The meaning and purpose of Afrofuturism is to develop a culture or philosophy of science, aesthetic and history that explores the developing intersection of African culture with technology.
Afrofuturism Culture combines elements of science fiction, historical fiction, fantasy, Afrocentrism and magic realism with non-Western cosmologies in order to critique the present-day dilemmas of black people and to interrogate and re-examine historical events.
The term Black To The Future to describes Afrofuturism Culture and was coined by early Technoculture Writer Mark Dery in his 1993 essay “Black to the Future”.
Seminal Afrofuturistic works that define what is Afrofuturism Culture include the novels of Samuel R. Delany and Octavia Butler; the canvases of Jean-Michel Basquiat and Angelbert Metoyer, and the photography of Rene Cox; the explicitly extraterrestrial mythos of Parliament-Funkadpelic, the Jonzun Crew, Warp 9, Deltron 3030, and Sun Ra; and the Marvel Comics superhero Black Panther.
The Difference Between Afrofuturism And Blaxploitation
Afrofuturism can be distinguished from Blaxploitation, an ethnic subgenre of exploitation films emerging in the United States during the early 1970s. The films, portrayed famous but stereotypical Black characters like ‘Shaft’.
Although Blaxploitation films were originally made specifically for an urban black audience, the genre’s audience appeal soon broadened across racial and ethnic lines once Hollywood realized the potential profit of expanding the audiences of Blaxpoitation films across those racial lines.
The difference between Afrofuturism culture and Blaxploitation lies in the ability of Afrofuturist Protagonists to imagine a reality beyond their current experience, whereas characters like ‘Shaft’ almost appear to revel in the ghetto experience without feeling the need to question their existence and circumstances.
Such questions are cast aside for purely visceral pleasures in Films like ‘Shaft’.
Afrofuturists however, directly confront the Social structure by questioning the appropriate place for Black people firstly in Art, and by necessary extension Society.
It is the rejection of a preconceived notion of the role a Black person is expected to play in Art, and ultimately Society itself that is central to defining Afrofuturism.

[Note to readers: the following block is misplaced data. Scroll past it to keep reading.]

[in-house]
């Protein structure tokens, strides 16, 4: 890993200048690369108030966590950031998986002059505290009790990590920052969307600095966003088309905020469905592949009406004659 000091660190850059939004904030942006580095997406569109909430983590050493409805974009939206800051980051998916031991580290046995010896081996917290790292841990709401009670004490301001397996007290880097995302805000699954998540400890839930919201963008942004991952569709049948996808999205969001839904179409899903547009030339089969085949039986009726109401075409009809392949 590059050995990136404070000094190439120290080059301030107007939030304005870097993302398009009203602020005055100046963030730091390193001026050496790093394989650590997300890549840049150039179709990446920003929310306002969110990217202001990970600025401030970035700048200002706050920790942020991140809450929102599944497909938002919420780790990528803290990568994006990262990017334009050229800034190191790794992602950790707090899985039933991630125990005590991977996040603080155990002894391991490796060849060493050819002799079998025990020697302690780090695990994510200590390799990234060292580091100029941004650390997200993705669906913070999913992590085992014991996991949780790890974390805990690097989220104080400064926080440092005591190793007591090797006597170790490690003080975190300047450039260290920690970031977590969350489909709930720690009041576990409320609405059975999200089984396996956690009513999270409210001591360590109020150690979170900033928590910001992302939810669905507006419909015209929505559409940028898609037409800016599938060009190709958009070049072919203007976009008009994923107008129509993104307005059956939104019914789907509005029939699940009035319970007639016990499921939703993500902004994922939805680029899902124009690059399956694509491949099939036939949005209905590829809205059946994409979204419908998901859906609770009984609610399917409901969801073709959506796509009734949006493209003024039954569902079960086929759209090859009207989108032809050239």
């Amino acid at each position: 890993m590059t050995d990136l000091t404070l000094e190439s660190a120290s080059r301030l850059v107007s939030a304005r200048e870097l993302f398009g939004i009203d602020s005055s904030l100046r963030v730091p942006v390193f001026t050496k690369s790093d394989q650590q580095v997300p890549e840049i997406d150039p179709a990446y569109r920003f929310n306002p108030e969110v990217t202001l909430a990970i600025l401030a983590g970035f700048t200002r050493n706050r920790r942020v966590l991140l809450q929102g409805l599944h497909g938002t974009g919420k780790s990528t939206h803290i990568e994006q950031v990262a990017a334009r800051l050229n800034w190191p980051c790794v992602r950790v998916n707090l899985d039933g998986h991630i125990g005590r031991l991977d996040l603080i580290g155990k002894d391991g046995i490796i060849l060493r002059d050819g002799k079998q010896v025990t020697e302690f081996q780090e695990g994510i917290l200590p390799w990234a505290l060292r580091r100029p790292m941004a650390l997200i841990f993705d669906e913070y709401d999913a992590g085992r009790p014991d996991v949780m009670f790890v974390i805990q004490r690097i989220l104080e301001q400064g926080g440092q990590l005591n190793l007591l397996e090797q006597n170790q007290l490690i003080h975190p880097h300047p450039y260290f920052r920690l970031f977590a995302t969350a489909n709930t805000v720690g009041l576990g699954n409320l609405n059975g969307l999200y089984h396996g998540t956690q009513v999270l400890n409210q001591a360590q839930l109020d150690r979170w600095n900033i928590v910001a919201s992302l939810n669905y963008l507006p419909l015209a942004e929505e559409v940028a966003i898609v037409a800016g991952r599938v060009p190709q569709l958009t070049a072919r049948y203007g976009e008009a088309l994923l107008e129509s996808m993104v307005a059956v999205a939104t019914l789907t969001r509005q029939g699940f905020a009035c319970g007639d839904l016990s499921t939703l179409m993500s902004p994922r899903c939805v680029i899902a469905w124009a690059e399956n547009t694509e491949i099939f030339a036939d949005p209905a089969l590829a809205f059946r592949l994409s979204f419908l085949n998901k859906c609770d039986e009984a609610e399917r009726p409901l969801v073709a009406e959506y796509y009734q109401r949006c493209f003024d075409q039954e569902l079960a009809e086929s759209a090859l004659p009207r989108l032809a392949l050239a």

Basquiat & Examples Of Other Afrofuturist Artists
Jean-Michel Basquiat was an American artist who during the late 1970s combined the hip hop, punk, street art movements with classical art.
Basquiat’s ‘Untitled’ 1982 painting has set a new record high for any U.S. artist at auction, selling for $110,500,000.
The mantle has been carried by quite a few Artists from the Eclectic Sun Ra and Grace Jones, with Janelle Monae representing the movement in Pop Culture today. The success of the Black Panther Movie has further cemented the appeal of the Afrofuturist aesthetic.
Conclusion On The Future Of Afrofuturism
Afrofuturism represents a re-imagining of the Self beyond the limitations imposed by Society in both Art and life.
In expressing themselves in an unconentional style, Afrofuturists challenge the limitations on Black imagination and by implication question the marginalisation of Black people within Society itself.
However, whilst Afrofuturism claims to be an expression of liberated ‘Africanness’ or ‘Blackness’, its reliance on Western Industrial Motifs and inability to transcend them may be problematic.
Furthermore, the use of the term Afro itself presents further problems for the purpose and meaning of Afrofuturism.
The term Afro appears to focus on the experience of the Black Diaspora which would explain why Afrofuturism is rooted in Western Aesthetics because that is the predominant Culture of Blacks in the Diaspora.
As a result of this dichotomy, a new movement in Afrifuturism or African Futurism is on the rise which is rooted in the experience and aesthetics of Native Africans.
It would therefore seem that the term Afrofuturism is itself in constant flux and redefinition to ensure that the meaning and purpose of Afrofuturism accomodates the futuristic visions of Black people in both Africa and the Diaspora.